1. In the San Gabriel Valley, the Ranch 99 in San Gabriel Square at the corner of Del Mar and Valley is one of the best Chinese markets anywhere. Across the street (Del Mar) from it is the Hawaii Supermarket. It seems to have slightly more southeast Asian stuff (they also have whole, frozen armadillos - I don't know what to do with them.)

          There is a truly astounding supermarket - a WalMart-sized Asian supermarket - on Rosemead, just south of the 10 Fwy on the east side of the street. I can never remember its name - it's a Vietnamese name and calls itself a grocery warehouse. The seafood section is like an aquarium - but you can eat everything. The fresh fruits and vegetables department is the size of some other respectable markets. And it's all really cheap.

          Closer to West Hollywood you've got the Bangkok Market on Melrose a few blocks east of Western. (There's another Thai supermarket in Silom Plaza on Hollywood Blvd. just east of Western.) Down Western you have the HK and California Korean markets. There are also excellent Korean markets in Koreatown Plaza on Western south of 8th street and the Koreatown mall on the corner of Olympic and Western.

          There's a surprisingly good, small but well stocked, Asian (southeast Asia bias - it's run by Vietnamese) market on Sunset Blvd. in Echo Park called A Grocery Warehouse.

          In Little Tokyo there is an excellent Japanese market in the mall at 3rd and Alameda. Although the best Japanese market in the region is to be found in Gardena: Marukai, 1740 West Artesia Blvd. (a little east of Western). It costs $10 per year to join, but it's well worth it. There's another, non-member Marukai nearby, but the one on Artesia is a lot better.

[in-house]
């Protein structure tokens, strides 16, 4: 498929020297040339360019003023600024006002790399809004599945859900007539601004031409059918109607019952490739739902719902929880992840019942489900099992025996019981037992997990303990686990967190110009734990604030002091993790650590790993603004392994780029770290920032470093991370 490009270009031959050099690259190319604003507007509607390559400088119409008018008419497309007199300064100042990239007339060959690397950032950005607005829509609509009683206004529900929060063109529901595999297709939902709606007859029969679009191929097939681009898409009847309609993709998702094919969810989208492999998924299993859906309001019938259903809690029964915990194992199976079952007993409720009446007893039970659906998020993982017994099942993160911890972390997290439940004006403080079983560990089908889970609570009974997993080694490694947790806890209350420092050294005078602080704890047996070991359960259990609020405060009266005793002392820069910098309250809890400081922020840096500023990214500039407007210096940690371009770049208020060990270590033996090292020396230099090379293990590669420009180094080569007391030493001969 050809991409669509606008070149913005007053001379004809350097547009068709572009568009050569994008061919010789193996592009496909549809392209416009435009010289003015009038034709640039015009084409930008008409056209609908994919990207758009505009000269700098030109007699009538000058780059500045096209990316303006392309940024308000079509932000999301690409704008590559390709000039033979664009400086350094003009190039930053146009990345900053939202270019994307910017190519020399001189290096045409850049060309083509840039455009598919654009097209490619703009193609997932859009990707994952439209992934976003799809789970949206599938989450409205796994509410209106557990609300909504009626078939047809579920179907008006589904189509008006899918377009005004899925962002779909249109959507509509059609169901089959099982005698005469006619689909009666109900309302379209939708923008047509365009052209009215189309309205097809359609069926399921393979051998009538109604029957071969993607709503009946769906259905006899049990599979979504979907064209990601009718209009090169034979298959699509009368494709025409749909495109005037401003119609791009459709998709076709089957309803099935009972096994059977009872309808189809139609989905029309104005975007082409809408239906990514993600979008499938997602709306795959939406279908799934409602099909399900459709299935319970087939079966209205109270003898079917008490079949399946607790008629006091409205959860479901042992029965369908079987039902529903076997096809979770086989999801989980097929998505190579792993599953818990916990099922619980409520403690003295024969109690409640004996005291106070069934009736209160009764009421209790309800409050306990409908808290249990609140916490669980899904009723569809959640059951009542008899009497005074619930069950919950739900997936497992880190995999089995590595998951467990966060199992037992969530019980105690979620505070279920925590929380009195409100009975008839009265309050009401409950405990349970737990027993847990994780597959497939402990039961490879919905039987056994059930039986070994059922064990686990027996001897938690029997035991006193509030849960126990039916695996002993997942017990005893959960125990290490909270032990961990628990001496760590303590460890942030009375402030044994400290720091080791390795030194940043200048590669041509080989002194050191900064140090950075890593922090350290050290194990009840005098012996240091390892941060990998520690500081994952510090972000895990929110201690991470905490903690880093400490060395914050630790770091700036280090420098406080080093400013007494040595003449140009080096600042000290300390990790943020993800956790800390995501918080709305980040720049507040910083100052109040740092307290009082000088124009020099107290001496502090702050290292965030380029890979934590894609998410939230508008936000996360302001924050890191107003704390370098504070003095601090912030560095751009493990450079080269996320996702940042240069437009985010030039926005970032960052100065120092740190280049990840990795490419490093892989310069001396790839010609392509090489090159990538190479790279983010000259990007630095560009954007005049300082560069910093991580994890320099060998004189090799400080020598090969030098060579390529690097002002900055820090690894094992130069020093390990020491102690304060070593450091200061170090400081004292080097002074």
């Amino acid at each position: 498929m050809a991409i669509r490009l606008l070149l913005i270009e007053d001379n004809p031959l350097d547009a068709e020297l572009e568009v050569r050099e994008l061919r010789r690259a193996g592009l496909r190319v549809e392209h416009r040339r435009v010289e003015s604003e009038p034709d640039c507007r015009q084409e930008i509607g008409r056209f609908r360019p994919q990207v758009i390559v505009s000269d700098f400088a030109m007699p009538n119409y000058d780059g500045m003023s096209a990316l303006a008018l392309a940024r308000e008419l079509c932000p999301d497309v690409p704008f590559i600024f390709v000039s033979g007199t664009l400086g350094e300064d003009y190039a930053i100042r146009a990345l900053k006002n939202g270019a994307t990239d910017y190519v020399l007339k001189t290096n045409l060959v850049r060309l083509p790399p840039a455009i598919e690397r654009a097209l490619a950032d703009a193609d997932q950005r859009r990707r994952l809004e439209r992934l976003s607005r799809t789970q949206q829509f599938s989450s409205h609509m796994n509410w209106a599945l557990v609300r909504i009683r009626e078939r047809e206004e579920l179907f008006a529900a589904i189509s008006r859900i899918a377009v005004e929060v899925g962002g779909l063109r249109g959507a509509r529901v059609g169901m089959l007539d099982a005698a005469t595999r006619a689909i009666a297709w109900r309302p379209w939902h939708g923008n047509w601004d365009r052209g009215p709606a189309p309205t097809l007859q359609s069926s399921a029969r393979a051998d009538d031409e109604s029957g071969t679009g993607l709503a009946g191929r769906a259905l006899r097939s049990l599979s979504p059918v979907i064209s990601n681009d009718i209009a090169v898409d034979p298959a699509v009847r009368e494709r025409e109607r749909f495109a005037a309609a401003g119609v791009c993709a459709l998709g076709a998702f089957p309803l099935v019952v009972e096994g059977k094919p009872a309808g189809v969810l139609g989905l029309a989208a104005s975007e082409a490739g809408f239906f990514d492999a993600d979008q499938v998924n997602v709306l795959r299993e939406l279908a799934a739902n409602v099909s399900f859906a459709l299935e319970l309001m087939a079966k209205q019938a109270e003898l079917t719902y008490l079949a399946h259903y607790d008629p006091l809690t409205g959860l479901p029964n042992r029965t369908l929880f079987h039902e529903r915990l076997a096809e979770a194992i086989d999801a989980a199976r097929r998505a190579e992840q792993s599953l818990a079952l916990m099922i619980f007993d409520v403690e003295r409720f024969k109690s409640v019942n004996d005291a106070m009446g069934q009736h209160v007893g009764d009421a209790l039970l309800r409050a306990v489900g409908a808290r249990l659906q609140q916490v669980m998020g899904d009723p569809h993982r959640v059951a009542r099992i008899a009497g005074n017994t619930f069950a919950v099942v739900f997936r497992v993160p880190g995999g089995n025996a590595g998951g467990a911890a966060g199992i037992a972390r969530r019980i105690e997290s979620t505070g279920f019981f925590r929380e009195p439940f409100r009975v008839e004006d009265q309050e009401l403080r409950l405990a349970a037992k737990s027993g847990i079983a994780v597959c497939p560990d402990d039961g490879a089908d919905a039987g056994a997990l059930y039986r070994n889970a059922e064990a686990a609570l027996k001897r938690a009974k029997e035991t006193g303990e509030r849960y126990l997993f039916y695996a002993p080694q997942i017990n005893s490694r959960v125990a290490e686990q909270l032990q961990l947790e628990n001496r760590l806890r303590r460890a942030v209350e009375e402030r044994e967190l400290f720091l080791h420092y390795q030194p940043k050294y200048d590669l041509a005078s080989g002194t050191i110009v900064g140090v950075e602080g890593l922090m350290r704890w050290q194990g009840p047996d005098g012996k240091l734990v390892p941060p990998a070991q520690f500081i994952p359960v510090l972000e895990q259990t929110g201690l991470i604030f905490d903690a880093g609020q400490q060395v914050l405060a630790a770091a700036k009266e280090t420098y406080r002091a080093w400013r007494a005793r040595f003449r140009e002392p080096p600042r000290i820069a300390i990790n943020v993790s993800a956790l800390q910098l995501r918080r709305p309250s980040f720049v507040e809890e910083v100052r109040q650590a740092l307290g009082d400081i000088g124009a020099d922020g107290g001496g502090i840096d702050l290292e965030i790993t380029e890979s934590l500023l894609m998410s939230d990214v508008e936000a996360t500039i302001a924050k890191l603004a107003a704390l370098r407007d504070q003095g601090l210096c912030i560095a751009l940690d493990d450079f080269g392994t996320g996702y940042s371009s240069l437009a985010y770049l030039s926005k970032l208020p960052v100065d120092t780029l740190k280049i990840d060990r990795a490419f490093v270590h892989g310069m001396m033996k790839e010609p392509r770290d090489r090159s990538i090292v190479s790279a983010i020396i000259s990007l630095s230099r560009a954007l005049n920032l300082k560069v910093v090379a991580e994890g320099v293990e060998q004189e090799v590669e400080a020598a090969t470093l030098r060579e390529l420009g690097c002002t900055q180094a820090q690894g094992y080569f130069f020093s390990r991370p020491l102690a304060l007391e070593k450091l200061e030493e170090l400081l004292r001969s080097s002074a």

For my money, the best Shanghai dumplings - juicy pork, or pork and crab xiao long bau in a restaurant are at J&J Shanghai - conveniently near the Hawaii and Ranch 99 markets at Del Mar and Valley (301 W. Valley - ground floor at the back of the strip mall.) You can also do a whole lot worse, if you want frozen dumplings to take home, than Mama's Kitchen on New Ave. between Valley and the 10 - Mama's dumplings at the restaurant are pretty good, not great, but for some reason they seem to be the best frozen dumplings I've found. (12 minutes once the steam gets going.)

          That ought to get you started. Welcome to L.A.

          4 Replies
          1. re: estone888

            The huge place on Rosemead is called something Superstore. I can't ever remember the whole name either.

            The most impressive place I've been lately is 168 on New and Valley. Very clean, lots of nicely pre-packaged fresh items (again, clean), the food I've eaten so far has been very fresh, and...all the carts work! The place is pretty new, so that's probably why.

            1. re: Pei

              Yeah - 168 is pretty good.

              Also pretty good is The Square (正方; Zheng Fang) in Rosemead.

            2. re: estone888

              It's called Vien Dong III Superfood Warehouse and it's located at 2650 N Rosemead Ave in South El Monte.

              BM

              1. re: BobMack

                Thanks. That is the one. I was there on Sunday so I should have remembered.

            3. For Thai foodstuffs, I hit up the Bangluck Market on Sherman Way in NoHo, as detailed above. But if I am in Thai Town, then I usually only go to that location of Bangluck after I have checked out the Silom market, as well as a trip to Bhan Khanom Thai. BKT is a great source for fresh snacks, but also for packaged snacks. Bangluck is especially good for curry pastes, drinks (num dtaan sot is a favorite - translated as palm sheath nectar, whatever that means) and various sauces. We had a really great experience there recently - we wanted to make pak boong fai dang which requires some bean sauce or other, but we didn't know which one. Some guy noticed our confused stares at the packed shelves and asked if we needed help. We told him what we wanted to make and he said, "Ah, you need [insert name of the sauce that I have again forgotten].' He then proceeded to take us around to another aisle and point out the sauce to us. Then he went to the checkout and bought his own groceries - he was just a really friendly customer and didn't even work at the store.